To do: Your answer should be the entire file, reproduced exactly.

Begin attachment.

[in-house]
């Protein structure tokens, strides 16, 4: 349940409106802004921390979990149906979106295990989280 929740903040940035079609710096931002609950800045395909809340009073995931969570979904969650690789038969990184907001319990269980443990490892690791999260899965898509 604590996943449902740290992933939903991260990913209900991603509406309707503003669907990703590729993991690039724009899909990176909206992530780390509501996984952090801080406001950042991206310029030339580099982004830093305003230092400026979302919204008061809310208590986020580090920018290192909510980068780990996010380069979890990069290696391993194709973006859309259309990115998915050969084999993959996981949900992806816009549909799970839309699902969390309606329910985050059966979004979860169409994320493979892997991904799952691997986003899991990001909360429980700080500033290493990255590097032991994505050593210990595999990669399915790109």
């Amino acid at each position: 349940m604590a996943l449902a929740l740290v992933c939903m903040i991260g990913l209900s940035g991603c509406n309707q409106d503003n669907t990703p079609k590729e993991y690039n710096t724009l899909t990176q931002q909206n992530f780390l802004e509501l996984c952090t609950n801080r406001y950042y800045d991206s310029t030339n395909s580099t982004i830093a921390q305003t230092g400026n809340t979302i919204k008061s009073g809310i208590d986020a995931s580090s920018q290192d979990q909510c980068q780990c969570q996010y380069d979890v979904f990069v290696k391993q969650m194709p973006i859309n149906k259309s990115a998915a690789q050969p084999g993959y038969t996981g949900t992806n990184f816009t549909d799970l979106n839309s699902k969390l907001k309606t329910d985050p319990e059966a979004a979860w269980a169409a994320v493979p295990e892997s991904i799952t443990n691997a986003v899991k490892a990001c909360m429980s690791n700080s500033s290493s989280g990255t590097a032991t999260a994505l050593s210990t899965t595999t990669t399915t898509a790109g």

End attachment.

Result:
[in-house]
């Protein structure tokens, strides 16, 4: 349940409106802004921390979990149906979106295990989280 929740903040940035079609710096931002609950800045395909809340009073995931969570979904969650690789038969990184907001319990269980443990490892690791999260899965898509 604590996943449902740290992933939903991260990913209900991603509406309707503003669907990703590729993991690039724009899909990176909206992530780390509501996984952090801080406001950042991206310029030339580099982004830093305003230092400026979302919204008061809310208590986020580090920018290192909510980068780990996010380069979890990069290696391993194709973006859309259309990115998915050969084999993959996981949900992806816009549909799970839309699902969390309606329910985050059966979004979860169409994320493979892997991904799952691997986003899991990001909360429980700080500033290493990255590097032991994505050593210990595999990669399915790109």
């Amino acid at each position: 349940m604590a996943l449902a929740l740290v992933c939903m903040i991260g990913l209900s940035g991603c509406n309707q409106d503003n669907t990703p079609k590729e993991y690039n710096t724009l899909t990176q931002q909206n992530f780390l802004e509501l996984c952090t609950n801080r406001y950042y800045d991206s310029t030339n395909s580099t982004i830093a921390q305003t230092g400026n809340t979302i919204k008061s009073g809310i208590d986020a995931s580090s920018q290192d979990q909510c980068q780990c969570q996010y380069d979890v979904f990069v290696k391993q969650m194709p973006i859309n149906k259309s990115a998915a690789q050969p084999g993959y038969t996981g949900t992806n990184f816009t549909d799970l979106n839309s699902k969390l907001k309606t329910d985050p319990e059966a979004a979860w269980a169409a994320v493979p295990e892997s991904i799952t443990n691997a986003v899991k490892a990001c909360m429980s690791n700080s500033s290493s989280g990255t590097a032991t999260a994505l050593s210990t899965t595999t990669t399915t898509a790109g």